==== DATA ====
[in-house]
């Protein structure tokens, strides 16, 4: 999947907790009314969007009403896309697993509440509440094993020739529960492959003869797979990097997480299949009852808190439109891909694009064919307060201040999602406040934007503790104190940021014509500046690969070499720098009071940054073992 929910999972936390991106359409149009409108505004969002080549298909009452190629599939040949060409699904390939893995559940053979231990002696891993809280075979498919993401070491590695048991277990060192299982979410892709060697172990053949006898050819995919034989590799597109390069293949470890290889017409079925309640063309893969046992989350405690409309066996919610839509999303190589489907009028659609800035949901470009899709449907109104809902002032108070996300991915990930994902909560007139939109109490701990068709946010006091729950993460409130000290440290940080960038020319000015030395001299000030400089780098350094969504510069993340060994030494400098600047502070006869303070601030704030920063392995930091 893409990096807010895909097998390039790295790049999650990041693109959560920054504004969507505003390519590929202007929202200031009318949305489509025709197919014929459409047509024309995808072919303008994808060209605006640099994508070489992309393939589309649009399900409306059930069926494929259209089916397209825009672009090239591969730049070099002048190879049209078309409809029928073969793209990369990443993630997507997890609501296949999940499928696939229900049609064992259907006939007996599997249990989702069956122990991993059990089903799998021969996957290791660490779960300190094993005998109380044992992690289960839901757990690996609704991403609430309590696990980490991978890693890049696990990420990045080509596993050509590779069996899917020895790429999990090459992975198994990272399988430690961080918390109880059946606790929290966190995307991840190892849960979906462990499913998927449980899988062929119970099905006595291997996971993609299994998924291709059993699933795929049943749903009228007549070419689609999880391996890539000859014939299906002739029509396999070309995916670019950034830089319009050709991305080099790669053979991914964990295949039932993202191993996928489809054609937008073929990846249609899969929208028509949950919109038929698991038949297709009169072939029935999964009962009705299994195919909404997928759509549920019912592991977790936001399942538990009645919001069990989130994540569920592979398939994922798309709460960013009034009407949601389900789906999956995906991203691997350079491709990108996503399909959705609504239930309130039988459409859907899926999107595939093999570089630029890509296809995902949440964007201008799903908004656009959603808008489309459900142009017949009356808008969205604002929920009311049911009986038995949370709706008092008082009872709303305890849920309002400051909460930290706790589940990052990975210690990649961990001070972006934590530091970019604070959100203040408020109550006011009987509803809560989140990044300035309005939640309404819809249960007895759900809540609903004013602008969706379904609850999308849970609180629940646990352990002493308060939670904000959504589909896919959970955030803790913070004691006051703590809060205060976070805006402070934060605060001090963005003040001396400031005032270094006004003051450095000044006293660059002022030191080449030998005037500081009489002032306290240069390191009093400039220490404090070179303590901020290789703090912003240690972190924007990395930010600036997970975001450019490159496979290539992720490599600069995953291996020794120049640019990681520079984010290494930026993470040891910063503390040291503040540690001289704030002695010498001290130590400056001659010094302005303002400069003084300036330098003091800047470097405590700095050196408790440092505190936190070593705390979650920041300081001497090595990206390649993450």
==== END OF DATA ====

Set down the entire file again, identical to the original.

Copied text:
[in-house]
């Protein structure tokens, strides 16, 4: 999947907790009314969007009403896309697993509440509440094993020739529960492959003869797979990097997480299949009852808190439109891909694009064919307060201040999602406040934007503790104190940021014509500046690969070499720098009071940054073992 929910999972936390991106359409149009409108505004969002080549298909009452190629599939040949060409699904390939893995559940053979231990002696891993809280075979498919993401070491590695048991277990060192299982979410892709060697172990053949006898050819995919034989590799597109390069293949470890290889017409079925309640063309893969046992989350405690409309066996919610839509999303190589489907009028659609800035949901470009899709449907109104809902002032108070996300991915990930994902909560007139939109109490701990068709946010006091729950993460409130000290440290940080960038020319000015030395001299000030400089780098350094969504510069993340060994030494400098600047502070006869303070601030704030920063392995930091 893409990096807010895909097998390039790295790049999650990041693109959560920054504004969507505003390519590929202007929202200031009318949305489509025709197919014929459409047509024309995808072919303008994808060209605006640099994508070489992309393939589309649009399900409306059930069926494929259209089916397209825009672009090239591969730049070099002048190879049209078309409809029928073969793209990369990443993630997507997890609501296949999940499928696939229900049609064992259907006939007996599997249990989702069956122990991993059990089903799998021969996957290791660490779960300190094993005998109380044992992690289960839901757990690996609704991403609430309590696990980490991978890693890049696990990420990045080509596993050509590779069996899917020895790429999990090459992975198994990272399988430690961080918390109880059946606790929290966190995307991840190892849960979906462990499913998927449980899988062929119970099905006595291997996971993609299994998924291709059993699933795929049943749903009228007549070419689609999880391996890539000859014939299906002739029509396999070309995916670019950034830089319009050709991305080099790669053979991914964990295949039932993202191993996928489809054609937008073929990846249609899969929208028509949950919109038929698991038949297709009169072939029935999964009962009705299994195919909404997928759509549920019912592991977790936001399942538990009645919001069990989130994540569920592979398939994922798309709460960013009034009407949601389900789906999956995906991203691997350079491709990108996503399909959705609504239930309130039988459409859907899926999107595939093999570089630029890509296809995902949440964007201008799903908004656009959603808008489309459900142009017949009356808008969205604002929920009311049911009986038995949370709706008092008082009872709303305890849920309002400051909460930290706790589940990052990975210690990649961990001070972006934590530091970019604070959100203040408020109550006011009987509803809560989140990044300035309005939640309404819809249960007895759900809540609903004013602008969706379904609850999308849970609180629940646990352990002493308060939670904000959504589909896919959970955030803790913070004691006051703590809060205060976070805006402070934060605060001090963005003040001396400031005032270094006004003051450095000044006293660059002022030191080449030998005037500081009489002032306290240069390191009093400039220490404090070179303590901020290789703090912003240690972190924007990395930010600036997970975001450019490159496979290539992720490599600069995953291996020794120049640019990681520079984010290494930026993470040891910063503390040291503040540690001289704030002695010498001290130590400056001659010094302005303002400069003084300036330098003091800047470097405590700095050196408790440092505190936190070593705390979650920041300081001497090595990206390649993450």